Transition work has already begun and the PC team will need to shift gears quickly to look towards building a Cabinet. Some have suggested Ford will move to a much smaller Cabinet of around fifteen. This will likely include former rivals Christine Elliott and Caroline Mulroney, new blood such as Rod Phillips and Peter Bethlenfalvy, and stalwarts like Vic Fedeli, Lisa MacLeod and Laurie Scott.
Expect the rumour mill to run overtime as the Cabinet-making game is extremely popular with pundits and politicos from across the spectrum – but those who have been there know that until the swearing-in ceremony, nothing is final.
Finally, we anticipate that a PC government will take a comprehensive and careful analysis across government to identify important reforms needed for government policy and agencies. This government will not be afraid to challenge the status-quo established by the previous government and within the civil service – and expect a thorough audit of the books as Mr. Ford has promised.
New Democratic Party
For the first time in her career, NDP Leader Andrea Horwath has achieved the honour of becoming the Leader of the Opposition. In this election, the NDP set out to achieve the electoral equivalent of getting a cat video to go viral.
While the party could count on its largest war chest ever, it could not count on strong local organizations or the electoral muscle memory required to deliver victory in at least 63 ridings.
To compensate, the NDP set out an ambitious plan to create an optimistic wave of change similar to what the 2011 Orange Wave in Quebec, Rachel Notley’s win in Alberta, or the Trudeau Liberals were able to tap. There were two elements of this plan:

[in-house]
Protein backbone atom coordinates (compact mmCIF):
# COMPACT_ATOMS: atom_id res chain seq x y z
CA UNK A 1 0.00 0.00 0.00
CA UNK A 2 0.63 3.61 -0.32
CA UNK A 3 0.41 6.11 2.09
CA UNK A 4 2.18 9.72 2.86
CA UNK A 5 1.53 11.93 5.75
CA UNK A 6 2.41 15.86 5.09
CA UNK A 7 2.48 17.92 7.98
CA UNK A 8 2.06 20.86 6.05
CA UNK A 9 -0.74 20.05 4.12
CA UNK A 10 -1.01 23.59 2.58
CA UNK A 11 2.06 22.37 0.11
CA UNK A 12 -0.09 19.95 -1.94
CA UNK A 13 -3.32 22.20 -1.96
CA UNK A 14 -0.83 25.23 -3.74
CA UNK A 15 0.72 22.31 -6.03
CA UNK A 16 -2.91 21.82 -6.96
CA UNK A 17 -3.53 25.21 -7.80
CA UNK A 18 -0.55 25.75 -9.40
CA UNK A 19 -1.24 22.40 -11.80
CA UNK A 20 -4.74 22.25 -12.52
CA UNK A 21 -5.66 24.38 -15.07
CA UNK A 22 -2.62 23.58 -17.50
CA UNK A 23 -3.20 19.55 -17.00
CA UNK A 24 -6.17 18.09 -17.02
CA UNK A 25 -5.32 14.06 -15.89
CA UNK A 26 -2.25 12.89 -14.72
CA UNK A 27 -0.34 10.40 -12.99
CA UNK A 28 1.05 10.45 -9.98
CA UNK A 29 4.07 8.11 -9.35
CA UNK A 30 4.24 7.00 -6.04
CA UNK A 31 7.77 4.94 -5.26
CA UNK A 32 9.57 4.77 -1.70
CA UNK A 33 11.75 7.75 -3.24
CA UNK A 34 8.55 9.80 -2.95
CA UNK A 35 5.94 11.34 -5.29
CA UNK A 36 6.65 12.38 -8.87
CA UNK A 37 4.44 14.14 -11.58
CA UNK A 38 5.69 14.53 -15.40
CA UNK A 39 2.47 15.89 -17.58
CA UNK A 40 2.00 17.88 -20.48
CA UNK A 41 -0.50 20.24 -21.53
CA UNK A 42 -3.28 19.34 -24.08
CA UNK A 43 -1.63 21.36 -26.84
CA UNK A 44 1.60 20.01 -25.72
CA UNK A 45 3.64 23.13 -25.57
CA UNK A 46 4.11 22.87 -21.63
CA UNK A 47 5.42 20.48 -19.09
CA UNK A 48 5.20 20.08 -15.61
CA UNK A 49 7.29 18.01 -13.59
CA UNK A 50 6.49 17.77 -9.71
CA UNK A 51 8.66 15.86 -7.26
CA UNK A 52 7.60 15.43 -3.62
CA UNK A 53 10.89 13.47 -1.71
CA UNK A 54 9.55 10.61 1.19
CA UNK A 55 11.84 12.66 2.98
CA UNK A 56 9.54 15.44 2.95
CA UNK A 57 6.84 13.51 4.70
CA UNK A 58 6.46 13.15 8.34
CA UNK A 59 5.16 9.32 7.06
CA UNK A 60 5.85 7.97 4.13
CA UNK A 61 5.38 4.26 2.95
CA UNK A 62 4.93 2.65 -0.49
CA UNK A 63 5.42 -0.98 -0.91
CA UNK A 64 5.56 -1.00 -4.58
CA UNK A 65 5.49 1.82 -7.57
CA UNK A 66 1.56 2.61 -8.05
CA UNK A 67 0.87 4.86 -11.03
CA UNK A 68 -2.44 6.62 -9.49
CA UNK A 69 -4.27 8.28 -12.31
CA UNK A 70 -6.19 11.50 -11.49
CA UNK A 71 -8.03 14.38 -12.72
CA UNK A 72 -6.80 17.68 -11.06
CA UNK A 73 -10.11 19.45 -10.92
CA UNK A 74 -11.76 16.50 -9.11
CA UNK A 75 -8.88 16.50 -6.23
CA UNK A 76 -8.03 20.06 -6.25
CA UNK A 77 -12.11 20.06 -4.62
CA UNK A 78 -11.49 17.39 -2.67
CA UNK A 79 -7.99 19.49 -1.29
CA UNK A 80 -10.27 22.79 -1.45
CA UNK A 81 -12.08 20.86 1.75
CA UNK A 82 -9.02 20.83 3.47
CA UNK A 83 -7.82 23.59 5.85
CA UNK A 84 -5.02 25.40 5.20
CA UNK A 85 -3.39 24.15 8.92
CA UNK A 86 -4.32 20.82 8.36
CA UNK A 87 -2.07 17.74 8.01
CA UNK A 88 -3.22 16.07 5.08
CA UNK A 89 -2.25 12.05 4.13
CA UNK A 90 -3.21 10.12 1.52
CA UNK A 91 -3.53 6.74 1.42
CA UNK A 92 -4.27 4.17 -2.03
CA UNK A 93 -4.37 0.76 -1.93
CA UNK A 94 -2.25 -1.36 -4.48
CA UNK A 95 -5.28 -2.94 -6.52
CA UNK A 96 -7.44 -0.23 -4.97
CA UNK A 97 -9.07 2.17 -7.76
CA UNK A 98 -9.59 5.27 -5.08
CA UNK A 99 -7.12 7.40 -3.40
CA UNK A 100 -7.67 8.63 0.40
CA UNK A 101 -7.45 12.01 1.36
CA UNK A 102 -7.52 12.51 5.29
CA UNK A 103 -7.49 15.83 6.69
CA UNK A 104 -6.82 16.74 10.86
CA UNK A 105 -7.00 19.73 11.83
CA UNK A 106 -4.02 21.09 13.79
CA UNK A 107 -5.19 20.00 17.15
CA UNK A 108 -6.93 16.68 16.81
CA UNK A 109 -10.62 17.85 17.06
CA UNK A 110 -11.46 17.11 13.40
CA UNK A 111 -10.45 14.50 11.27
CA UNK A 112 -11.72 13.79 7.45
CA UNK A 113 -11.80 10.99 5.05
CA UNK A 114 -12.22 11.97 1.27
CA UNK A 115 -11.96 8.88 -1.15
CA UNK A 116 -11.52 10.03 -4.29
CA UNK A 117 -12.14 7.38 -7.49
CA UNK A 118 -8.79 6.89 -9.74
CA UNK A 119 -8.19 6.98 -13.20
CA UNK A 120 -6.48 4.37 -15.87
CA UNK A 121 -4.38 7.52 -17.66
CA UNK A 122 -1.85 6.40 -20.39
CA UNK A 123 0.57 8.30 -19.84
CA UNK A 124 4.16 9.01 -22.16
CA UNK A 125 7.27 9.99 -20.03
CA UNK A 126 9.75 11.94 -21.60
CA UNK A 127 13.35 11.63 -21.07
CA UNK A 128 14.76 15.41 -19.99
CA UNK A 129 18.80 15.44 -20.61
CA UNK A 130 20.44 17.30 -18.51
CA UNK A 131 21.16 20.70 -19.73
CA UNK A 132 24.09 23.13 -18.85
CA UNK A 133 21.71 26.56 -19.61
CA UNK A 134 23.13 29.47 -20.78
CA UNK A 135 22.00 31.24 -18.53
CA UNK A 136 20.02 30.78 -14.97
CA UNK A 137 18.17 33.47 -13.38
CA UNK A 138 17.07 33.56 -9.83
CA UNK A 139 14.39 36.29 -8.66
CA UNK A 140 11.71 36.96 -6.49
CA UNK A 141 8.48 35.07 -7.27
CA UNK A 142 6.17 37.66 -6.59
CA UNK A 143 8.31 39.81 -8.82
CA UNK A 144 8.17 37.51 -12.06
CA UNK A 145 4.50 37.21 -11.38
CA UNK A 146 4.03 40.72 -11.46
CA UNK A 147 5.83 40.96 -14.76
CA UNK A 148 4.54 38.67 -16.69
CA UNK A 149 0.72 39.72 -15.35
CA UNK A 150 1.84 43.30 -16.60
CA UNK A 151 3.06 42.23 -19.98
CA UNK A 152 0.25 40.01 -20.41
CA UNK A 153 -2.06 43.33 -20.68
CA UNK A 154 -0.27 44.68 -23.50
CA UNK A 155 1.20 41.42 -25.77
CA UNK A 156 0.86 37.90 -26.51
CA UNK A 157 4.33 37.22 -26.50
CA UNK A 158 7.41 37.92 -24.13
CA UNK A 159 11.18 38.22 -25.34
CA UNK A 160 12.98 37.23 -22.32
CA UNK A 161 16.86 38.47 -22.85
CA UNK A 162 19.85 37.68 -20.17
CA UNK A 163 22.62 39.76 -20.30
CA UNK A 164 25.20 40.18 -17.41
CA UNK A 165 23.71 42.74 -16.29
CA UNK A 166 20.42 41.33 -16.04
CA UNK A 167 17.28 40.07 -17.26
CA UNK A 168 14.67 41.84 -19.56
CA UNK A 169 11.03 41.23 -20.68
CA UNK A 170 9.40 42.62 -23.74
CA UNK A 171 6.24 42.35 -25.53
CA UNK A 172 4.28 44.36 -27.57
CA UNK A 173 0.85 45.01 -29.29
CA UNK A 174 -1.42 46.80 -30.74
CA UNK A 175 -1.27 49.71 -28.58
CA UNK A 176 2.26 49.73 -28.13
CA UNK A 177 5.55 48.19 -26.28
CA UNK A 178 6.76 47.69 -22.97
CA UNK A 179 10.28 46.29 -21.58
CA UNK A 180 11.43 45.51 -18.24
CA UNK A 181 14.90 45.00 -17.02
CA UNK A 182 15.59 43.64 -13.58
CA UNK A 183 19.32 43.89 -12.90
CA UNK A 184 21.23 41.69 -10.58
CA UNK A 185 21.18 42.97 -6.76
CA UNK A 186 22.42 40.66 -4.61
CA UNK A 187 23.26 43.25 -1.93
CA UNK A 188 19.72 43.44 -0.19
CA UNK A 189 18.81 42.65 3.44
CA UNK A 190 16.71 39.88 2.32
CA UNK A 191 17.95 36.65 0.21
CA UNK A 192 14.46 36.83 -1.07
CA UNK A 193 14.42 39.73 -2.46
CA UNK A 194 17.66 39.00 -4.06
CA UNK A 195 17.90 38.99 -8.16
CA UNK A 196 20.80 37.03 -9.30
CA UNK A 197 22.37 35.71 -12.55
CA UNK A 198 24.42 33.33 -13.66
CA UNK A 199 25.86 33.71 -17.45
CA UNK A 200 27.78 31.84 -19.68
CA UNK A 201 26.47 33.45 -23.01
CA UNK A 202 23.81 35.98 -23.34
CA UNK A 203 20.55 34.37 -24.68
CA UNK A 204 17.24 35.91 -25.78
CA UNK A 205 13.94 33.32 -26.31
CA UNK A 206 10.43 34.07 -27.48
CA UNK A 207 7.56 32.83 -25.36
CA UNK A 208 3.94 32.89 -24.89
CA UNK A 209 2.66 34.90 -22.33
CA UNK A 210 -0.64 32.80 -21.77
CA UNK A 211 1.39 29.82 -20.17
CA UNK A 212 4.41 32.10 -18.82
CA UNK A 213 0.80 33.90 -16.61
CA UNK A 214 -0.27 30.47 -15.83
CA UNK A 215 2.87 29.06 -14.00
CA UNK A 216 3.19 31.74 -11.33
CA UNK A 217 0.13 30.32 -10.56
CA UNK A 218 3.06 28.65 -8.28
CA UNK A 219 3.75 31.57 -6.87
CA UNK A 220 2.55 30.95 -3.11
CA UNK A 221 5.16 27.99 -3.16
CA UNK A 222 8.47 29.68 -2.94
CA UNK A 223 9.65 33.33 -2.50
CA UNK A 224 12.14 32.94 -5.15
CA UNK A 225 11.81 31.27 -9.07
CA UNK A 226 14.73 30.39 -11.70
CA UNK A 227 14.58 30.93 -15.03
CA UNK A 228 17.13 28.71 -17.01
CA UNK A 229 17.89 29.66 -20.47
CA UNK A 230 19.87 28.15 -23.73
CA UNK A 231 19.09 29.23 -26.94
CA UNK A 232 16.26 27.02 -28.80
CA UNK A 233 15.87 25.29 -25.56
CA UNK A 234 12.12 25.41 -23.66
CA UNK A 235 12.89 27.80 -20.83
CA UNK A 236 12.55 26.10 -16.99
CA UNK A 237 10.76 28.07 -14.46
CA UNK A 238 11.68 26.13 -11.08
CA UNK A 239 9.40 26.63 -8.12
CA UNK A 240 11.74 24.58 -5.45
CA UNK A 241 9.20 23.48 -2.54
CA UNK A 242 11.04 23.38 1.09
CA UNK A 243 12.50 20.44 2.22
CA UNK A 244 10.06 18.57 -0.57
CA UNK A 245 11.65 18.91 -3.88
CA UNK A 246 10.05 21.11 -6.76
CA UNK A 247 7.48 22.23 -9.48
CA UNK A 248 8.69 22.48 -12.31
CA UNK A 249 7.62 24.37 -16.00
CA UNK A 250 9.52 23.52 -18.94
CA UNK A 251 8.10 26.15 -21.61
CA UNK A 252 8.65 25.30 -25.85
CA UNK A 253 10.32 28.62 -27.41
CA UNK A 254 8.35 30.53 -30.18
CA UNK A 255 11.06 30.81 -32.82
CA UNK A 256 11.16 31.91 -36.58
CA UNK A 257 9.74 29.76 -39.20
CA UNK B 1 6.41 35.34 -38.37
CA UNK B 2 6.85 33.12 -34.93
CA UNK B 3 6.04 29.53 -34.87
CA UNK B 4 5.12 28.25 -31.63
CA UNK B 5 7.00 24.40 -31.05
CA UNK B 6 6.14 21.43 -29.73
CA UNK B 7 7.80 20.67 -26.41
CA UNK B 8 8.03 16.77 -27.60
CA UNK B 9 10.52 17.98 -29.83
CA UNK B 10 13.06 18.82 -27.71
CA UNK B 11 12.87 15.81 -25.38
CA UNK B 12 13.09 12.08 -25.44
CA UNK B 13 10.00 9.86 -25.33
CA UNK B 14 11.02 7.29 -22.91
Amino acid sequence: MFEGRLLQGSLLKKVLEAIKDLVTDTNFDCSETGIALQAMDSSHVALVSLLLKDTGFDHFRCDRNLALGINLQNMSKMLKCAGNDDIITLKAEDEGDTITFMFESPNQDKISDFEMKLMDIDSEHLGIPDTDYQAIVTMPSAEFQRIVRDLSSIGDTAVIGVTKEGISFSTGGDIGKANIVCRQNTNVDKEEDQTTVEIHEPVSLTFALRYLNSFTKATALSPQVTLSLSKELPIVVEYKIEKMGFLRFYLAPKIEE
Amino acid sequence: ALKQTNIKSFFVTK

- first, a huge ad buy on-line and in high-visibility times on television to introduce Horwath to Ontarians and frame the choice for “change-ready” voters as being between her and Ford; and
- second, an ambitious leader’s tour that would buoy local campaigns, primarily in Liberal and Conservative held ridings in Toronto, the 905, southwestern Ontario and the North.
The second and third weeks of the campaign saw the plan at work, with the party’s standing exploding in public opinion polls from 30% to over 40% support as voters warmed to Horwath and her positive vision for reinvestment in services and new programs like drug, dental and child care. During these weeks, the party capitalized on a spike in requests for signs, volunteers, and donations.
By most objective standards, the party ran a modern, textbook campaign. The leader’s tour events used Horwath well by putting her within excited, energetic crowds, which clearly grew as NDP momentum moved upward. However, as NDP support grew, the party had to switch into a defensive posture to refute attacks on its candidates and the party’s record in government of 25 years ago under Bob Rae.
By doubling its seat count, the party has made a solid breakthrough and firmly established itself as the Official Opposition.
Ontario Liberal Party
As it became clear within days after it started, the Election 2018 ballot question became about “which party best represents change?” After fifteen years of Liberal rule, it became almost impossible for Kathleen Wynne and the Ontario Liberals to best represent that answer to that question. Almost immediately, progressive voters began shifting their vote away from Wynne and towards the NDP.